screenshot of Migrate message output

Field Collection handler does not do well with multi-value field collections due to a limitation of the Migrate module's architecture. There are imperfect work-arounds to get the job done.

The work-around for the multi-value field collections is to set a global variable that indicated whether this migration is a multi-value field collection one. Then, the field collection source code needs to be edited at the function import() to read that variable and, if it is set, to create a new field collection into the same node rather than updating it. Make sure your field collection is set to "multi-value".

The drawback of this approach is that you will see the actual result of successbully migrated items only in the Drupal message immediately after the migration, the main table showing the lower amount of items than have actually been processed. If you migrate all, only some (distinct ones) will be shown. This is due to the MySQL mapping handler of the Migration module, which maps only distinct items. There is no work-around for it currently, it is an architectural limitation. If you watch the immediate results, though, you will see how many items have really been imported.

3. Preprocessing and post-processing the data

It is a frequent thing during migrations, that the data in the source differs in format from the data that you should apply to the destination. For instance, your taxonomy terms can be stored in the form of "businesses/shops", indicating the parent and the child terms. Or, your image tags can appear as custom token insertions in content, that you will have to convert into acceptable image markup before migrating. In this case, you need to preprocess data. The function handling pre-processing is prepareRow(stdClass $row). $row is an object, containing the source query results.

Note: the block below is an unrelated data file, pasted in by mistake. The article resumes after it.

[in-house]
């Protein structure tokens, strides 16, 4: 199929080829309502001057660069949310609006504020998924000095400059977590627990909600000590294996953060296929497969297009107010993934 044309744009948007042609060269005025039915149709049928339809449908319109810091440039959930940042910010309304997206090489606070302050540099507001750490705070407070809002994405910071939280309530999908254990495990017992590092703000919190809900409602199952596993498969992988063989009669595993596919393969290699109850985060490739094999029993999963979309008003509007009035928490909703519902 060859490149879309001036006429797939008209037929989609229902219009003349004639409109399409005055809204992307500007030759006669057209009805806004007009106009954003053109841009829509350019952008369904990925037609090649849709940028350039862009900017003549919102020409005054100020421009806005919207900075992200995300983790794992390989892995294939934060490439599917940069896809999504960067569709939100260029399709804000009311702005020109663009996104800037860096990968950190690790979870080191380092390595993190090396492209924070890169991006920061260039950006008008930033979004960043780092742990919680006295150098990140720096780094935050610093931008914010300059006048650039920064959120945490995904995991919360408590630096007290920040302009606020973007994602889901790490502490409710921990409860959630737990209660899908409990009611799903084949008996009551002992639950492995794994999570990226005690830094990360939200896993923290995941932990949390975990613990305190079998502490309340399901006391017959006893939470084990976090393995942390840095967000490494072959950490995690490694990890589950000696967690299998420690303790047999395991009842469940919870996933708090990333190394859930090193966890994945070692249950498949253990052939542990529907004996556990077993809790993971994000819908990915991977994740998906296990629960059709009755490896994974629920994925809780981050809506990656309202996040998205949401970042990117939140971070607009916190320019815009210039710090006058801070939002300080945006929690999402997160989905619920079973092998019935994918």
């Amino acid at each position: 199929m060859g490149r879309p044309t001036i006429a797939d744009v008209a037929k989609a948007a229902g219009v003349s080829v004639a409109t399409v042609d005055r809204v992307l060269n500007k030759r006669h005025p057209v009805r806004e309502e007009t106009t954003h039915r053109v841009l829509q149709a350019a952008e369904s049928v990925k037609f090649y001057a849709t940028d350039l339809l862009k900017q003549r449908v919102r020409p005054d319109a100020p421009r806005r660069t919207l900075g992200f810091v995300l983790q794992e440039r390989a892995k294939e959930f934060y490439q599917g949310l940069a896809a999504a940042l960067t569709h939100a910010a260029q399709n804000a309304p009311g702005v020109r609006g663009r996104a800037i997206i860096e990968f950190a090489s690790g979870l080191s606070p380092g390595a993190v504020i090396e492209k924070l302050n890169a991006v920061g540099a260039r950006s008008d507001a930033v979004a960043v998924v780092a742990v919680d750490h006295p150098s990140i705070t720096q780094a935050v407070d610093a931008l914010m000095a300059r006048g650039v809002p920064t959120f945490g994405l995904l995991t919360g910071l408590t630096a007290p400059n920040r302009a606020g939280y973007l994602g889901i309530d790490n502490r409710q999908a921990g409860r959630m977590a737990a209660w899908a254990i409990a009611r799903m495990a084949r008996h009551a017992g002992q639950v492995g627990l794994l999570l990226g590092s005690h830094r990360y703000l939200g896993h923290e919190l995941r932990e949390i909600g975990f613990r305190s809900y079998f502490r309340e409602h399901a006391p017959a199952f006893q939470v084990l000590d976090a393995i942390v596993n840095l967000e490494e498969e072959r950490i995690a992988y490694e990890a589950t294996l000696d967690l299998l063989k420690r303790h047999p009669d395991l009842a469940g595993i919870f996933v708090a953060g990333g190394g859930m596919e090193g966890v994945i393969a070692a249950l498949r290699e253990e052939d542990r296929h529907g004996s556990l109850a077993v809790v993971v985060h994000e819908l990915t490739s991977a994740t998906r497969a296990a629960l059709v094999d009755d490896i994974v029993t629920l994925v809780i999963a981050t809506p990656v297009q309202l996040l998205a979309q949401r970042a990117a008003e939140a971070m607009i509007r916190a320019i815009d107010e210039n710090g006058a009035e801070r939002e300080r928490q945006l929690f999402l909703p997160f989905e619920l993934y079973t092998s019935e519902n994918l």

Example 1:

function prepareRow($row) {
// Process taxonomy items

In our case, because the categories went in the format of Parent_term/Child_term, we had to create the structure with Drupal API, rather than passing it to the stadnard Migrate module taxonomy term handler. But this is the good of the pre-processing - you can work on the data before it is used by the Migration module.

In some other cases, you may want to insert additional data into the migrated entites, that requires you to know the entity id. For example, you need to create a redirect preserving the old path, or link the new node to another. In this case, you need post-processing. Post-processing is handled by the function complete($entity, stdClass $row). $entity is an object containing the imported entity - file, object, or node, etc., and the $row is an object containing the source query results that was used for migrating into this entity.

Example 2:

function complete($entity, stdClass $row) {
// 301 Redirect URL
$this->save_old_url($entity->nid, $row->url);

Here, we pass the old url from the source table "url" field together with the new entity's id (in this case, it's a node, passing $entity->nid), to a custom function that saves them together in a separate reference field.

As you see, both pre-process and post-process functions are quite straignt-forward and easy to use, and can serve as a powerful tool to complement for the Migrate module limits.

A note to the reader

If you find this post helpful, and have your own observation that "you wished you'd known" about the Migrate module, or if you have a comment or a helpful suggestion to add to this article, add it in the comments! If we add up some good stuff, we can make one more post out of it, attributions due.

We want to work with you!